MAJOR JONES: You mean they were masquerading under the name of the Waffen-SS units?

HAUSER: That is not probable.

MAJOR JONES: I want you to turn to another document which might assist you in this matter, Document D-953, which will be Exhibit GB-566. The last is GB-565. I beg your pardon, Your Lordship, but this will be Exhibit GB-565. This is an affidavit by David Wajnapel:

"A few weeks after the entry of the German troops, into Radom, Police and SS arrived. Conditions became immediately worse. The house in the Zeromskist, where their head-quarters were, became a menace to the entire population. People who were passing this street were dragged into the gateway and ill-treated by merciless beatings and by the staging of sadistic games. All SS officers as well as the men took part in this. Being a physician, I often had the opportunity to give medical help to seriously injured victims of the SS.

"After a short time the SS uniform became a menace to the population. I myself was beaten up until I bled by four SS men in the street in spite of my doctor's' armlet. Later on two ghettos were established in Radom. In August 1942 the so-called 'deportation' took place. The ghettos were surrounded by many SS units who occupied all -the street exits, People were driven out to the streets, and those who ran away were fired at. Sick people at home or in hospitals were shot on the spot, among others also the inmates of the hospital where I was working as a doctor. The total number of people killed amounted to about 4,000. About 3,000 people were spared and the rest-about 20,000 people-were sent to Treblinka. The whole action was directed and executed by the SS. I myself saw that the SS staff were on the spot forming groups and issuing orders. In the streets and in the houses SS men ill-treated and killed people without waiting for orders.

"After the 'deportation' the remaining people were crowded into a few narrow lanes and we came under the exclusive rule of the SS and became the private property of the SS who used to hire us out for payment to various firms. I know that these payments were credited to a special SS account at the Radom Bank Emisyjny. We had to deal with SS men only. Executions carried out by the SS in the ghetto itself were a frequent occurrence. On 14 January 1943 another 'deportation' to Treblinka took place. On 21 March 1943 there took place throughout the whole district the so-called action against the intelligentsia, which action, as far as I know, was decided upon at an SS and Police Leaders' meeting in Radom. In Radom alone about 200 people were shot at that time; among others, my parents, my brother and his 9 month-old child met their deaths.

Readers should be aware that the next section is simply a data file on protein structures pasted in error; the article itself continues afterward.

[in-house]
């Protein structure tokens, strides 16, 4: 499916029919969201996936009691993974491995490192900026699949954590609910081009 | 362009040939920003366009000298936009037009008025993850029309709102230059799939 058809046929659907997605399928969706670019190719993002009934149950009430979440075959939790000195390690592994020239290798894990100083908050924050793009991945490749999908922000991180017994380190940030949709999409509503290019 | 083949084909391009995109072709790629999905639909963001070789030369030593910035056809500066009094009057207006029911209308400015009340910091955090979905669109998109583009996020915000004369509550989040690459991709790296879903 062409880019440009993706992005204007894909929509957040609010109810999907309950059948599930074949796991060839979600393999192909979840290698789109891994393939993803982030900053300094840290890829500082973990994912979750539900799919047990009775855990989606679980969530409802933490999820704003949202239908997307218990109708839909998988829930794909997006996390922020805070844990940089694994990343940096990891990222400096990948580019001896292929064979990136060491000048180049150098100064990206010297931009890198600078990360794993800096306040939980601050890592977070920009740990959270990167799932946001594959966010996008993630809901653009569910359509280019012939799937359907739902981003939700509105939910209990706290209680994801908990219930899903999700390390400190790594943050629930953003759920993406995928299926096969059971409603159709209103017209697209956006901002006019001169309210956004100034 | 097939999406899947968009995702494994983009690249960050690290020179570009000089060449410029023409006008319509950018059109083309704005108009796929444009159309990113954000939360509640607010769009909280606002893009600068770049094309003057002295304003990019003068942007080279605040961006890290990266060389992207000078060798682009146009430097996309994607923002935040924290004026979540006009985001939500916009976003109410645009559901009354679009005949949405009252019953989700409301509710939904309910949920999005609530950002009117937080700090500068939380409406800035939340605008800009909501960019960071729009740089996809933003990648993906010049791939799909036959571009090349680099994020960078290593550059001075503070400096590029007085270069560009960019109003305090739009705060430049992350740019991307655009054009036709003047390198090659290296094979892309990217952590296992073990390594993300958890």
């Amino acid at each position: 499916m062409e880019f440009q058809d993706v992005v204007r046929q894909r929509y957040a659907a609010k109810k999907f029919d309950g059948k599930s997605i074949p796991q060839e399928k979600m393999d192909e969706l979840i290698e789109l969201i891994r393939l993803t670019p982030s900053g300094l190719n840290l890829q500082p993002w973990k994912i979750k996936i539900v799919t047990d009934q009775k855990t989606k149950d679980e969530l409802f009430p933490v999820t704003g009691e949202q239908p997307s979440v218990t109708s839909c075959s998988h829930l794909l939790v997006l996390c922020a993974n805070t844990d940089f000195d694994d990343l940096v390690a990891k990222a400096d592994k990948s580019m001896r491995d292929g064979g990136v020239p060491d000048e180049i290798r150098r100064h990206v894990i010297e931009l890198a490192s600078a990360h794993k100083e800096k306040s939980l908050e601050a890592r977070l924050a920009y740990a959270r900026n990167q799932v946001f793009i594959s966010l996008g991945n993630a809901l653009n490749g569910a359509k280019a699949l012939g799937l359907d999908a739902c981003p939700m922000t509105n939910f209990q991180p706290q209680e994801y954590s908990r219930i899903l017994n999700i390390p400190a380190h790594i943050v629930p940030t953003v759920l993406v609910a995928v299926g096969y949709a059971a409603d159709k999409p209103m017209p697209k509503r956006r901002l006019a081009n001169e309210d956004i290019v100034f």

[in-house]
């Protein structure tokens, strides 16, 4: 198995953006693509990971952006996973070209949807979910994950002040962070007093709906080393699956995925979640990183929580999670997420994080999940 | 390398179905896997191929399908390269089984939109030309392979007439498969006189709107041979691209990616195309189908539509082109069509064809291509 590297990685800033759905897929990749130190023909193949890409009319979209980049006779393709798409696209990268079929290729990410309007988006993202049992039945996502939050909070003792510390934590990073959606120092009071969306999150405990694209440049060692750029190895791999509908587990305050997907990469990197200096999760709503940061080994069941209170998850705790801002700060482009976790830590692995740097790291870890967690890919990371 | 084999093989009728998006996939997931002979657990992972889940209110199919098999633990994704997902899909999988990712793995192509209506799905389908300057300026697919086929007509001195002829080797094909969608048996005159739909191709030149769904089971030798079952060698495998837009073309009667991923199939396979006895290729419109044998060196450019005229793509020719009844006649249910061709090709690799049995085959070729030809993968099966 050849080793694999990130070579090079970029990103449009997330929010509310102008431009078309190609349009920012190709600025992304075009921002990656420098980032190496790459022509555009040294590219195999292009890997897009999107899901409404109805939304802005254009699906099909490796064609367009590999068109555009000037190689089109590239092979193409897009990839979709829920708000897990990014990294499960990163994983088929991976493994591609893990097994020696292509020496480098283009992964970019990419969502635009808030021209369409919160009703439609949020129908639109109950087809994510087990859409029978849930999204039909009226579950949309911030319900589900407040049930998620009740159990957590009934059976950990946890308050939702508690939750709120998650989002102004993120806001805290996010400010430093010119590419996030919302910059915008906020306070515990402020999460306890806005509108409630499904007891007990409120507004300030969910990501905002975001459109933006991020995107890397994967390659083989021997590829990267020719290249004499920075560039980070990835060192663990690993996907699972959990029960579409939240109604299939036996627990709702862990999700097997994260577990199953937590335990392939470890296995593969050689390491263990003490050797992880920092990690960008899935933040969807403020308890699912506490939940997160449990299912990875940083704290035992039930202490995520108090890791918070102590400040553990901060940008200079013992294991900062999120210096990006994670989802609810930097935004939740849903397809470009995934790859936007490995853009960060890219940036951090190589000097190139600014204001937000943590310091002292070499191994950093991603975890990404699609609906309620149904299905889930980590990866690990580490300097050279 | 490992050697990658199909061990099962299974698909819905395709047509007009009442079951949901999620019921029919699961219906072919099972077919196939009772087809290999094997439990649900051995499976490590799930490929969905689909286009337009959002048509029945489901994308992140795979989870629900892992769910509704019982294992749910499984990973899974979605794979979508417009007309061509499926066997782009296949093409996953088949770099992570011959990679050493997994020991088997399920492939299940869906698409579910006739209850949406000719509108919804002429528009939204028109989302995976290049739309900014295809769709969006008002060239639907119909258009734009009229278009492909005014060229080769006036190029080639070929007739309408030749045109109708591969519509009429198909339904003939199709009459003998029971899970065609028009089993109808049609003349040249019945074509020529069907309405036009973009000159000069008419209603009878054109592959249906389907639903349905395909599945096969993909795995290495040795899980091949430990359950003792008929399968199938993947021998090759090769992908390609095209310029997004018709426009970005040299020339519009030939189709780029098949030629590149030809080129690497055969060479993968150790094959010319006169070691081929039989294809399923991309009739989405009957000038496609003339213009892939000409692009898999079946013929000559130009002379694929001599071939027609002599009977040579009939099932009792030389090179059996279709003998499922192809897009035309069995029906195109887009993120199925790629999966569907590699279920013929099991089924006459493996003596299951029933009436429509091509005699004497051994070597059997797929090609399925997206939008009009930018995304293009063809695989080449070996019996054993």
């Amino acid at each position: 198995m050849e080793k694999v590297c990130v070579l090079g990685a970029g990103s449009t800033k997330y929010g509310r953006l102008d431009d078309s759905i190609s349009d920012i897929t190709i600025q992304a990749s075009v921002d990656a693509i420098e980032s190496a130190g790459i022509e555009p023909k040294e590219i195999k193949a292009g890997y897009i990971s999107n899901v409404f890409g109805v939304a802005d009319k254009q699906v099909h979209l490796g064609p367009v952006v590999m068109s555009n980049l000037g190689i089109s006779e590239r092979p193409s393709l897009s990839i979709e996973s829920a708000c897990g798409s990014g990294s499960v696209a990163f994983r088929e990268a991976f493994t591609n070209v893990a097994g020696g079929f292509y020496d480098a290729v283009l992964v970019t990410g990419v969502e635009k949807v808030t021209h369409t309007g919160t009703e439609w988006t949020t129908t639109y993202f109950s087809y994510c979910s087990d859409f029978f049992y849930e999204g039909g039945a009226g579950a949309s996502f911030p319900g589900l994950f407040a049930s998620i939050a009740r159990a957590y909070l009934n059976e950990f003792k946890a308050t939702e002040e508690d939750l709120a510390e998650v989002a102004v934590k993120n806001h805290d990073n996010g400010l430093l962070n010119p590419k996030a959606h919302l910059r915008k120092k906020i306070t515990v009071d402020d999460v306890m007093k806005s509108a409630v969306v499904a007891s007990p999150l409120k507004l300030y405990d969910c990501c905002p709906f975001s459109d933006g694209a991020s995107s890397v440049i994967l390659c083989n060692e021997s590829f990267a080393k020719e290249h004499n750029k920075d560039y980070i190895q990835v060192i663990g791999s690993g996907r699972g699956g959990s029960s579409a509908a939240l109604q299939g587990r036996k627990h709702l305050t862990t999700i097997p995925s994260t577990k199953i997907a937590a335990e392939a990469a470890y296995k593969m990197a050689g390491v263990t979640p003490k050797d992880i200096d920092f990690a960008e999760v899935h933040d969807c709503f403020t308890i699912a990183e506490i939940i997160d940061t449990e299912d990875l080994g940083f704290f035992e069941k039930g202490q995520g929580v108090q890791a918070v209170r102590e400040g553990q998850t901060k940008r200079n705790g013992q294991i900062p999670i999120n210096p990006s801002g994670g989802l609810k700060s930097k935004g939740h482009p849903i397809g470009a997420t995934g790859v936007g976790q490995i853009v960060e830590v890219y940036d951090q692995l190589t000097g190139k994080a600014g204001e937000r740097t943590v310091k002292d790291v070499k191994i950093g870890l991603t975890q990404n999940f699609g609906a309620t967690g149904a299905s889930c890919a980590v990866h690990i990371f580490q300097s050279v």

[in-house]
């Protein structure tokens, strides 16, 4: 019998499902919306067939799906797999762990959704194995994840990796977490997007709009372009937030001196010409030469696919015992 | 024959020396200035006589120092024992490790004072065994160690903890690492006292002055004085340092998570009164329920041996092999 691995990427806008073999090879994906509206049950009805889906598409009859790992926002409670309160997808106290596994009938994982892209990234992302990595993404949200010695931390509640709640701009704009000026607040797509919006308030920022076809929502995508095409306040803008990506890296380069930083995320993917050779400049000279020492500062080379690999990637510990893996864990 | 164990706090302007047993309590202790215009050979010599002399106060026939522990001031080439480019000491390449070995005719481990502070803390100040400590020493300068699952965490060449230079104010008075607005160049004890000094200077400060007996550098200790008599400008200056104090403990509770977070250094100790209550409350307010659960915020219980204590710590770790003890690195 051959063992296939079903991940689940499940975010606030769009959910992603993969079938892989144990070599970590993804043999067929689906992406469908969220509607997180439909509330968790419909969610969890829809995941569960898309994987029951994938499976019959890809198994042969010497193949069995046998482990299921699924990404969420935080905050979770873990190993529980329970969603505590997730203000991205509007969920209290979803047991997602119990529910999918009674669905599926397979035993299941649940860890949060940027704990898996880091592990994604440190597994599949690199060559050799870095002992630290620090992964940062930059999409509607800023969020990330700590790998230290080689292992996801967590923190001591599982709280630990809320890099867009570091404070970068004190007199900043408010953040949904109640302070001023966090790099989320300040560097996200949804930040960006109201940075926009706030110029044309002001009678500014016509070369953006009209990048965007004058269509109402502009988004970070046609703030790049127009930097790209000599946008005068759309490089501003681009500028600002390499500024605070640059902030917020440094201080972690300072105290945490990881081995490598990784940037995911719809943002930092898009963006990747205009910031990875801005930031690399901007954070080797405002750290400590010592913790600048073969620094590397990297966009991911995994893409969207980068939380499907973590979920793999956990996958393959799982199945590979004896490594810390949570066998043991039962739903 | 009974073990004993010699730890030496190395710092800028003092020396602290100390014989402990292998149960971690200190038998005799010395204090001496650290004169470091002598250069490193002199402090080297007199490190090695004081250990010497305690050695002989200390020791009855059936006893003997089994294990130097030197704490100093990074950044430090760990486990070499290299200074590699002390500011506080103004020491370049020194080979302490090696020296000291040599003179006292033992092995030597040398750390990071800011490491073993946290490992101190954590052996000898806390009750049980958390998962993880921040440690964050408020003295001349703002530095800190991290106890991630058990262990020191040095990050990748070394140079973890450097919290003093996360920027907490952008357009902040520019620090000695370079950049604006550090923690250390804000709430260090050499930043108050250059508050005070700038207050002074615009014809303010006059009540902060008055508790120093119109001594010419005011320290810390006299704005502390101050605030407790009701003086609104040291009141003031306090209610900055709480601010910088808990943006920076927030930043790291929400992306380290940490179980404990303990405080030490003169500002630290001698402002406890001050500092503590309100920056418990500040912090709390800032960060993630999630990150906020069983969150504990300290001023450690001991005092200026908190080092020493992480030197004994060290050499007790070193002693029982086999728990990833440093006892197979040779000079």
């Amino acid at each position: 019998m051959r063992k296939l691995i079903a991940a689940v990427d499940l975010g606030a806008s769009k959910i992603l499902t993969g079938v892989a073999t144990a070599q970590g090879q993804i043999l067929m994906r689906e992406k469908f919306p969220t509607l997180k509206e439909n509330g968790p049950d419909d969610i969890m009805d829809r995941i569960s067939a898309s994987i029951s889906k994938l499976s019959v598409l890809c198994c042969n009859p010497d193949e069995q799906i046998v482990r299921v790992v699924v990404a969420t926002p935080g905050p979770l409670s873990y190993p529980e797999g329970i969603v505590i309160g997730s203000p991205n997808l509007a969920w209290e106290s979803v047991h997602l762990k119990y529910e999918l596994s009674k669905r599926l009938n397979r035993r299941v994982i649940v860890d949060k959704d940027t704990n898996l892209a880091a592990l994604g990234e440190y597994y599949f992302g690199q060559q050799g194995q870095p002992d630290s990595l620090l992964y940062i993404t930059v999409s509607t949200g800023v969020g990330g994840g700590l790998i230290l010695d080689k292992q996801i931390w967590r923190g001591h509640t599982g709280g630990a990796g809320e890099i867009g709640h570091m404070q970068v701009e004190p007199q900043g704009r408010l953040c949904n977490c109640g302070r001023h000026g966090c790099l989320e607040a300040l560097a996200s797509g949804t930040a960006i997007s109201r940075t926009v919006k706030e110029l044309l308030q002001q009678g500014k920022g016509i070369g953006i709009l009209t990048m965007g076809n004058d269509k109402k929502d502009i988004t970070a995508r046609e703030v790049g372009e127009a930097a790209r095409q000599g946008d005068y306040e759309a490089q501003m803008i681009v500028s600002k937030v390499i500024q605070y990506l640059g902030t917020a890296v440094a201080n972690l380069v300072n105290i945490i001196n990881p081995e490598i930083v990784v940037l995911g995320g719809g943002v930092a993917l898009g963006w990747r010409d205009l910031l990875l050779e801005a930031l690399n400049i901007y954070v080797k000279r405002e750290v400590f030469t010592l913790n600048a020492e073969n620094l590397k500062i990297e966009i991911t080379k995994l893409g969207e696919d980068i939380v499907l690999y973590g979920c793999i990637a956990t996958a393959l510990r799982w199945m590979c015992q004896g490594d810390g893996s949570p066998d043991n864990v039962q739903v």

"On 9 November of the same year all Jewish children up to 12 years of age as well as the old and sick were gathered from Radom and from camps situated near Radom and shot in the Biala Street in Radom. SS officers as well as SS men participated in this.

"From March 1943 on I stayed 18 months in Blizyn Camp. The camp was entirely under the SS and the Radom Police Chief's control. Its commander was Untersturinführer Paul Nell. The guards were composed of SS privates and non-commissioned officers. The foremen were Waffen-SS men who had been wounded at the front. They all behaved in an inhuman manner by beating and ill-treating us. Shootings of people were frequent occurrences. Originally, sentences were passed by the SS and Police Leaders, later on by the camp commander. The SS men were certainly well-informed about the bloody deeds which were committed by the SS in Poland, in particular they told me personally about mass murders of Jews in Maidanek (in November 1943). This incident is an open secret. It was common knowledge among the civil population as well as among the lowest-ranking SS men.

When the camp was taken over by the Maidanek Concentration Camp new guards were sent to our camp, but there was no difference between them and the previous ones. In July 1944 the whole camp, including myself, was sent to the Auschwitz Camp, which could be entered only by SS men. The conditions of this camp are well known. I escaped during the evacuation of the camp into Germany. On the way, the SS escort machine-gunned exhausted prisoners and later on, near Rybnik, the rest of the marching column. Several hundred people were killed at that time."


Now, Witness, throughout that affidavit the participation of the SS troops is underlined. Do you deny the SS participated in the murders of Jewish people in view of affidavits like that?